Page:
One in a continuing series of staff profiles
“People who are blind go to the gym, Pier 39, volunteer at soup kitchens…we are everywhere in the community,” Lisamaria Martinez, LightHouse’s Director of Community Services, stresses when discussing Community Services’ significance to LightHouse programming. “We don’t do ‘blind things,’ we do everything, from whitewater rafting trips and cooking classes to excursions to the de Young art museum. In this way, we reinforce in our students the understanding that they are 100% members of society, while also teaching those who see us that, ‘yeah, we’re blind and we belong right next to you in the movie theater, at the gym, or cruising the Farmer’s Market.’”
Lisamaria, who also goes by the nickname “LM,” has always been an advocate for the blind: “It’s natural for me because I’ve been blind since I was a young child.” In 1999, LM moved north from Southern California to study social welfare at U.C. Berkeley, and began volunteering at the LightHouse, supervising teens on weekend activities like ski trips. After graduating in 2003, she worked at the Hatlen Center for the Blind as a living skills and braille instructor. In 2005, LM enrolled in a Master’s in Educational Psychology program with an emphasis in Orientation & Mobility [e.g. white cane travel] at Louisiana Tech, “where the Professional Development and Research Institute on Blindness lives. They created the first Master’s Degree Program that uses non-visual techniques for cane travel instruction. Before they created their specialized program, blind instructors couldn’t be certified to teach fellow blind individuals Orientation and Mobility Skills.” After earning her Master’s degree, LM moved back to the Bay Area to do contract work for the Department of Rehabilitation and Lion’s Center for the Blind as an Orientation & Mobility, Living Skills, and Braille instructor.
“In 2008, I learned about a Technology Sales Associate job opening in Adaptations, the LightHouse’s store. I got the job and fell in love with the people at the LightHouse.” Within a year LM moved to the LightHouse Fundraising and Development Department as a Public Affairs Coordinator, and this position evolved into Donor Relations Coordinator. “I like working with people,” she said, “so Public Affairs/Donor Relations was an exciting opportunity to work with different groups —fundraisers, donors, journalists, and government officials. Though I enjoyed strengthening press contacts and interfacing with donors, I missed my students. In October 2014, I was promoted to the position of Director of Community Services, a role I’m ecstatic to fill.”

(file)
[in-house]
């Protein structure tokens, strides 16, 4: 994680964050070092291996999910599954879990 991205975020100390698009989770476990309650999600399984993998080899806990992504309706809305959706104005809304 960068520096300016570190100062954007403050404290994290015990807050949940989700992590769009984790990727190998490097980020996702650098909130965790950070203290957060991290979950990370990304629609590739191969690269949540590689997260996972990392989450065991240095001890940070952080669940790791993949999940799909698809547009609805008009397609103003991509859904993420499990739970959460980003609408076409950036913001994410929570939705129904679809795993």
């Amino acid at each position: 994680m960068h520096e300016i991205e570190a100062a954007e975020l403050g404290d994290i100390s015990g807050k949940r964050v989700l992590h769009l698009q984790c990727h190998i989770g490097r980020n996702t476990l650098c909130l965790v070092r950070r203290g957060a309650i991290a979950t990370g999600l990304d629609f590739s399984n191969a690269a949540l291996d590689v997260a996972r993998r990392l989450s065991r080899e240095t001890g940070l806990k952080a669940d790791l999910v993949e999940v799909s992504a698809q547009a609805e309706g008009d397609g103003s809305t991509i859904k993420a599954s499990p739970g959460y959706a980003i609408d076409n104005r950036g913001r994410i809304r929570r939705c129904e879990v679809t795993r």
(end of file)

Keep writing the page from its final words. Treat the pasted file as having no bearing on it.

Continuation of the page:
Under LM’s leadership, Community Services oversees youth, adult and senior programming, psychological services, fees-for-services to educate organizations about the needs and concerns of the blind, and Adaptations. LM sees Community Services as fulfilling two purposes, enabling blind people to fully participate in Bay Area specific opportunities and events while also educating Bay Area communities about blindness. “Community Services isn’t just about providing services to our students, it’s also about making sure students are integrated into the community as blind people living normal, active, fulfilling, satisfying lives,” LM emphasizes. “Riding a bike, taking a hike, going on international trips, that’s how I want my sons to see blind people: as a life worth no less than any sighted person’s life.”
“In addition to working at the LightHouse, my family, (4.5-year-old Erik, and 5-month-old Zakary, and her husband, Joe) keeps me exceptionally busy. And when I’m not taking the boys to places like the Oakland Zoo, I’m usually working as an advocate for causes that interest me.” LM is currently serving on the Alameda County Transit Accessibility Advisory Committee and the California School for the Blind’s (CSB) Community Advisory committee. She also holds various leadership positions with the National Federation of the Blind. She says, “I’m an avid reader, usually devouring three or four books a week, which is why I serve on the Board of Trustees for the National Braille Press. I’m a strong supporter of getting Braille kids’ books into the hands of blind kids and blind parents. Without Braille books, many blind parents cannot read to their kids. My son, Erik, loves reading Braille books with me before he heads off to bed. We read and giggle ourselves to sleep.”
LM excels at bringing people together and facilitating discussions at the LightHouse. “I use my experiences, like my past involvement with judo, to strengthen Community Services programming and activities. For example, I’m passionate about fitness; I was the only U.S. female in the 70-kilo class to qualify for the blind national judo team in the 2008 Beijing Paralympics. At the LightHouse I’ve expanded health and fitness offerings to include classes at Fitness SF, where blind folks are welcomed and encouraged to get fit along sighted peers. Come join us and get fit!”
In the next year LightHouse will be moving to a state-of-the-art, 21st Century blindness headquarters, and Community Services will grow to include more programming for students of all ages, from blind parents with young kids to seniors navigating blindness for the first time. LM encourages feedback from students and potential students, saying, “The new space will give us so many more opportunities to do new, fun, and creative activities, not just for youth and seniors, but for folks in between. I welcome all suggestions and ideas. What activities would you like to see expanded? What events would you go to and when would you like to go to them? Are there those of you who are working or parenting during the day but would come to LightHouse activities in the evening or on weekends? Let me know.”
Share your ideas or just find out more by contacting LM at email@example.com or 415-431-1481.